This brief statement made its way into our bulletin at The New York Avenue Presbyterian Church in Washington, DC in January of this year. Liturgical dance and movement have become normative in our worship life as a congregation, with groups forming for the past three winters to delve deeply into a passage of scripture, move that scripture using the tools of creative dance and eventually present it as an offering in worship. Prior to leading these pop up groups, there were several years when I danced solo in worship and, later, was joined by two trained dancers in the congregation.
The now ten-year history of liturgical dance at New York Avenue, along with education about its meaning and purpose, set the stage one year ago for the introduction of regular embodied prayer in worship. When I met with the pastors last summer, they enthusiastically supported liturgical movement for the entire congregation to do as an expression of our devotion to God. So, during the 2016-2017 school year, we practiced Seek Ye First, Take, O Take Me and Breathe on Me, Breath of God, spending 6-8 weeks on each one. All of these songs are chant-like, easily remembered. We introduced each one during the children’s sermon and used that time to teach and involve the entire congregation; then the prayer was led from the chancel on following Sundays. Take, O Take Me as I Am was composed by John Bell and can be found in the new Presbyterian hymnbook, Glory to God. Try the movements yourself:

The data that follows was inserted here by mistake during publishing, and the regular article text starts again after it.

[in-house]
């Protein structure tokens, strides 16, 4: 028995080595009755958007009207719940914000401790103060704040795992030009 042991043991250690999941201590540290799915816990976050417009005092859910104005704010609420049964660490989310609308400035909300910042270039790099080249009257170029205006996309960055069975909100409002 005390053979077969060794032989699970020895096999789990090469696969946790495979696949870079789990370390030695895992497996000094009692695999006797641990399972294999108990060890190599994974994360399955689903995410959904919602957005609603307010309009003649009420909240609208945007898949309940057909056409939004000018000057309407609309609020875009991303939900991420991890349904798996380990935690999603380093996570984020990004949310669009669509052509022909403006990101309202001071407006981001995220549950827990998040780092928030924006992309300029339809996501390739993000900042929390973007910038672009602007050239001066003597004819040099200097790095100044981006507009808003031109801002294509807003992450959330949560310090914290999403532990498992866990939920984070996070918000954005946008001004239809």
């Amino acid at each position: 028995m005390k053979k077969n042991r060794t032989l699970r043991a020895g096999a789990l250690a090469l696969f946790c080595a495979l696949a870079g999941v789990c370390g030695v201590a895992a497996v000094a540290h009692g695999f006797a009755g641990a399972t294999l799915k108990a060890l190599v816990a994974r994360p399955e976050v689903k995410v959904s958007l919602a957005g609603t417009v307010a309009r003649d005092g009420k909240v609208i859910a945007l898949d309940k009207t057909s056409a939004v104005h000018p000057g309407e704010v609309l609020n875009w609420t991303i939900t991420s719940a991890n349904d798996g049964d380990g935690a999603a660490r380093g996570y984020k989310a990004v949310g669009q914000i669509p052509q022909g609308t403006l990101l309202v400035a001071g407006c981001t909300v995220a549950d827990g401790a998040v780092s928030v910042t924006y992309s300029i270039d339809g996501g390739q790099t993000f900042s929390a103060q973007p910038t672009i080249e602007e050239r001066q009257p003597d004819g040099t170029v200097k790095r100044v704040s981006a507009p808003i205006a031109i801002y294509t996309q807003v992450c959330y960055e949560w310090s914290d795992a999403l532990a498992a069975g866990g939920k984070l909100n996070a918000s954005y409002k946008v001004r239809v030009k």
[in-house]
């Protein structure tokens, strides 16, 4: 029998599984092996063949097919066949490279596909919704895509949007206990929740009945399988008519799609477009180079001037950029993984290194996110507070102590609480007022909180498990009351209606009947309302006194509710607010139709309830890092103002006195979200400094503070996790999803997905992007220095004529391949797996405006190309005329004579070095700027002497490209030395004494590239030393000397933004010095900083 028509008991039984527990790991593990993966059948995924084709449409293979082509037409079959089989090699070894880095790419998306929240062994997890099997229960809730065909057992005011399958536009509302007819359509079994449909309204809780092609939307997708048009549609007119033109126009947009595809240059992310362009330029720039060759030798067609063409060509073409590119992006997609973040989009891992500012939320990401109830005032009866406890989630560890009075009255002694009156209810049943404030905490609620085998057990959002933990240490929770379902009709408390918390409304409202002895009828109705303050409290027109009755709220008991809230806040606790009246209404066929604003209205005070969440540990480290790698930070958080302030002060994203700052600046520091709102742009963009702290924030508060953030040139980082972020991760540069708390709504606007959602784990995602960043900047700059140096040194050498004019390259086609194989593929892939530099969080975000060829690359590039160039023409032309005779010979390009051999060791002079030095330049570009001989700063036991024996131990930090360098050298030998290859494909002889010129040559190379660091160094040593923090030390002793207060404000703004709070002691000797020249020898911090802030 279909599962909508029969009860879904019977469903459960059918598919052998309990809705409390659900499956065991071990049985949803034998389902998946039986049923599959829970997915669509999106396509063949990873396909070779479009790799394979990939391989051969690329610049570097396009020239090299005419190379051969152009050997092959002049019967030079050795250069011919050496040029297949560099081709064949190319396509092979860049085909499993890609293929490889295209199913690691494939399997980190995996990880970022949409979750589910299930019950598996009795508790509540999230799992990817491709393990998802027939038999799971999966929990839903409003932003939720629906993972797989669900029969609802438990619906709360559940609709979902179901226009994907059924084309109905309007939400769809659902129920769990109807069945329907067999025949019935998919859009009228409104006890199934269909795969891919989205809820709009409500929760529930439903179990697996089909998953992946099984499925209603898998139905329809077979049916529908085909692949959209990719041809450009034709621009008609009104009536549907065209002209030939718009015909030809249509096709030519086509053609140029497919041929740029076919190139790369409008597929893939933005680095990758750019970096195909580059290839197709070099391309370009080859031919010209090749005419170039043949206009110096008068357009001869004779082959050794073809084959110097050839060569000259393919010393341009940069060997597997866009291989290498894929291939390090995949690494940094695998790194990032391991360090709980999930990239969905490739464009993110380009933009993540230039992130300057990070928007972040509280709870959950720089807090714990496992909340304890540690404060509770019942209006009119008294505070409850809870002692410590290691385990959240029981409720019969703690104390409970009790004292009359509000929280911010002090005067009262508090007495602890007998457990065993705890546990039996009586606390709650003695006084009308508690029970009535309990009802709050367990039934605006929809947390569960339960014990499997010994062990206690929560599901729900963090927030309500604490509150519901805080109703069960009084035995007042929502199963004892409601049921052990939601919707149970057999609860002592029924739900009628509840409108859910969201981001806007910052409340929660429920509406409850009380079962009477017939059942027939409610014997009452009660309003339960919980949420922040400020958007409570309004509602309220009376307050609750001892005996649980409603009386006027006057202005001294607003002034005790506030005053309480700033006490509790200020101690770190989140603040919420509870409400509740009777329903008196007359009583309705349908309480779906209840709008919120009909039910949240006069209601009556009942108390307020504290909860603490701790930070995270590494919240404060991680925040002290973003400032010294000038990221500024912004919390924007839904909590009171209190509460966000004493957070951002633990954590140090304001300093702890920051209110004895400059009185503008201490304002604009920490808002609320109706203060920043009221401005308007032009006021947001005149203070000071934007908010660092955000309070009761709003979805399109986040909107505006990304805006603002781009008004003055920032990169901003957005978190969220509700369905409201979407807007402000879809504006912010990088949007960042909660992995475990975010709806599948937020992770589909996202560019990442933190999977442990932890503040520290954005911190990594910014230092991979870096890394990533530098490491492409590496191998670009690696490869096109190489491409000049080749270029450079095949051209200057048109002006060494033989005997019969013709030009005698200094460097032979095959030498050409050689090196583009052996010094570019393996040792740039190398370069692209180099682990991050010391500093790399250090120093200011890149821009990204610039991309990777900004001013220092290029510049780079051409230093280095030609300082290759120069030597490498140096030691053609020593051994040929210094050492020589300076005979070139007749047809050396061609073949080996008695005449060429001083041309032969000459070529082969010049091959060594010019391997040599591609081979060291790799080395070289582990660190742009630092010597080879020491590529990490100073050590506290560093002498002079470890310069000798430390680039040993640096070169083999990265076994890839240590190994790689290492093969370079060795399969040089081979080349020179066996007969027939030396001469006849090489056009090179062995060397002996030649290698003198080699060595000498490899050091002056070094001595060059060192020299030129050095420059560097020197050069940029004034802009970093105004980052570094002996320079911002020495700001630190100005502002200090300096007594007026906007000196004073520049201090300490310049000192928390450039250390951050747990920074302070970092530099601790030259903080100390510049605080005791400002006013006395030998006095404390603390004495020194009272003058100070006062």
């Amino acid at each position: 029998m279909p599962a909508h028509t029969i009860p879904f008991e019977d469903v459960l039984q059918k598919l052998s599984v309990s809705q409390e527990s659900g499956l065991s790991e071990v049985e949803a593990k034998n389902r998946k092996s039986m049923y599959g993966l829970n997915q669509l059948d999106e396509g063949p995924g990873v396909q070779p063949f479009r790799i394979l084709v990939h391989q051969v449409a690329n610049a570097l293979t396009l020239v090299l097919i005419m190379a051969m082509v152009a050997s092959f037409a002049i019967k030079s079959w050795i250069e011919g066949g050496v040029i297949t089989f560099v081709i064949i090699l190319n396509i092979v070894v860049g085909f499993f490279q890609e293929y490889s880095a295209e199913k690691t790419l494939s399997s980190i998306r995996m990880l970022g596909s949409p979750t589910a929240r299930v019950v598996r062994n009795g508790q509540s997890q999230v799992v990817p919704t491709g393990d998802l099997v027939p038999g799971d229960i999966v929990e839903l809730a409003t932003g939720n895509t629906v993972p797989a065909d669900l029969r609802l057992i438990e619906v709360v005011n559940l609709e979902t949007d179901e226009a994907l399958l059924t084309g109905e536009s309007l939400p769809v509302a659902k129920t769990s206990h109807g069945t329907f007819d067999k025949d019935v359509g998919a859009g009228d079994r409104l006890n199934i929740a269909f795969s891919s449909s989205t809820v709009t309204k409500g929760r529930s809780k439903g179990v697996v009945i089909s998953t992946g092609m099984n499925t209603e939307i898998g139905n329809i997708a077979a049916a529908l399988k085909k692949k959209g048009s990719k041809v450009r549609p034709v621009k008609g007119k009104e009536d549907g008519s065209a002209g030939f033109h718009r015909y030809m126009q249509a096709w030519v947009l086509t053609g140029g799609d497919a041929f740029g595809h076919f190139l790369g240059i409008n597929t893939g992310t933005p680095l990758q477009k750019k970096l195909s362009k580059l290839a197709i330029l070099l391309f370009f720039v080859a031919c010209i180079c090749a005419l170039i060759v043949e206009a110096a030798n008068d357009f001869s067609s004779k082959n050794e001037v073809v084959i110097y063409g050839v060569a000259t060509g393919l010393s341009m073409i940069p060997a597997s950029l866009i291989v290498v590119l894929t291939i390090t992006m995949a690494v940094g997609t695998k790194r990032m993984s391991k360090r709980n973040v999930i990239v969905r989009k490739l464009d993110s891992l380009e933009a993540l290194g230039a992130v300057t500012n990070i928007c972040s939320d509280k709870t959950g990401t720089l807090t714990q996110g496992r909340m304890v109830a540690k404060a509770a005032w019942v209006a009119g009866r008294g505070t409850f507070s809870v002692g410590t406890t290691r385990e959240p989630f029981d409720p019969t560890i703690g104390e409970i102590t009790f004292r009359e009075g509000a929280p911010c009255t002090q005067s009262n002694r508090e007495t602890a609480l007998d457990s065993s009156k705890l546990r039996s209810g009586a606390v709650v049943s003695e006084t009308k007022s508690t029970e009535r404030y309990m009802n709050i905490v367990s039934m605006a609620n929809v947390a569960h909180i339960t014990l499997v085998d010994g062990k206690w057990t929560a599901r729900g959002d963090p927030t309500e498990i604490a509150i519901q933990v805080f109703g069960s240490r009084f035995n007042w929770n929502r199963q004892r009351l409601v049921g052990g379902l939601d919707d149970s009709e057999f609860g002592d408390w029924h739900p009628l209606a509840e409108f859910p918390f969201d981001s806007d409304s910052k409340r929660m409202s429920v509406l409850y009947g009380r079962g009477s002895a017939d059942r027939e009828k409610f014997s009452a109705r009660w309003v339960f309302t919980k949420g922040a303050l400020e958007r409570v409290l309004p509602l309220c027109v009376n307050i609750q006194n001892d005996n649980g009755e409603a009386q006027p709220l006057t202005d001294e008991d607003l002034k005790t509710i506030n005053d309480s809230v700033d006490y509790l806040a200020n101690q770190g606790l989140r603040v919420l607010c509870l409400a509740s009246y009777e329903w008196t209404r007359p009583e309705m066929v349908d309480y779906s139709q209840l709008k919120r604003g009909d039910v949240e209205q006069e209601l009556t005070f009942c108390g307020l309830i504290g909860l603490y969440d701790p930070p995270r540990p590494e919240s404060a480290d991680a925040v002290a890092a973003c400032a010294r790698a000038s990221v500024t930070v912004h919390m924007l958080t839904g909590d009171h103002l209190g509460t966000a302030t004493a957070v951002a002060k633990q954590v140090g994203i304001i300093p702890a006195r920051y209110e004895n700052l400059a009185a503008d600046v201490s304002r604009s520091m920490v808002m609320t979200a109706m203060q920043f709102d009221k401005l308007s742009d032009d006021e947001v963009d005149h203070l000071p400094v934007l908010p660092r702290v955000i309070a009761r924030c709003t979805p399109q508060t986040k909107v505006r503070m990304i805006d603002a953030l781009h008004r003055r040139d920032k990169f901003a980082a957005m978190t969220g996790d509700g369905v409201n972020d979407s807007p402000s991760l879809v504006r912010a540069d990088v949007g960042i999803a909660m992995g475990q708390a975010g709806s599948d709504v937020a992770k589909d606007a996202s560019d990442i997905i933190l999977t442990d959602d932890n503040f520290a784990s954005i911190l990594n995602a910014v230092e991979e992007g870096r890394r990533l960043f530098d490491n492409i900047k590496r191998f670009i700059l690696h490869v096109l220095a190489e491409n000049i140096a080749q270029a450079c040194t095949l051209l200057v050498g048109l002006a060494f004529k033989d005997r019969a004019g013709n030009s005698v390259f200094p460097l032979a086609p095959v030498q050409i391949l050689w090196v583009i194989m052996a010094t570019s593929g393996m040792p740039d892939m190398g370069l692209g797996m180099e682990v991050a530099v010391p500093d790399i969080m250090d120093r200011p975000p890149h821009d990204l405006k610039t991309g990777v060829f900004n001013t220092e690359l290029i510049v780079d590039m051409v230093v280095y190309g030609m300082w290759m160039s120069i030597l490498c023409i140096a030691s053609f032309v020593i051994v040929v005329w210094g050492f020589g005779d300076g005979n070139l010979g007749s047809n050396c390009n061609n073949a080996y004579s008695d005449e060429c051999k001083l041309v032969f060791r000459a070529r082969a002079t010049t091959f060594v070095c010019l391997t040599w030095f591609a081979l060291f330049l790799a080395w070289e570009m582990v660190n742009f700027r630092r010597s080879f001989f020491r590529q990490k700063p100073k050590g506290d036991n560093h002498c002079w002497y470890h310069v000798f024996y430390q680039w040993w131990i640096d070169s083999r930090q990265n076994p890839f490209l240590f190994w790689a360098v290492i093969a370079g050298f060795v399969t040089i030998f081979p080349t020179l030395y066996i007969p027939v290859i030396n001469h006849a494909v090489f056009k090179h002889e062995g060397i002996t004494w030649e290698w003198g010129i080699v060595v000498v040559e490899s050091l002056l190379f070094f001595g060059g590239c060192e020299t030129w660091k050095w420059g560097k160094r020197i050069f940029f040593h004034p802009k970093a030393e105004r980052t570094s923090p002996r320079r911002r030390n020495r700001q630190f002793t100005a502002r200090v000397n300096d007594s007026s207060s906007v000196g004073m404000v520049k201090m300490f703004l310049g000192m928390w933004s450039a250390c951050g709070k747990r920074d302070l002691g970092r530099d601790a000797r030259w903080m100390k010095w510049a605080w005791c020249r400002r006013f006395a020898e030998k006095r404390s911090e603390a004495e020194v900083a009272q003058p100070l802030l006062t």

Take, O take me as I am;
Arms gesture out from body, waist height, with palms turned up.
summon out what I shall be;
Arms scoop on “summon” – reach out and then come toward body. On “what I shall be” arms turn with elbows pointing out to sides and stack one on top of the other (space between arms), like making a staircase in mid-air. On “shall be” elbows drop and palms face each other.
set your seal upon my heart
Hands come to heart.
and live in me.
Hands float out from heart with a breath and then come back to heart.
What do you notice as you move to these words? Do they become a more vivid prayer? I am interested in questions of body-spirit integration, especially in the contexts of prayer and worship, and I believe that movement can deepen prayer.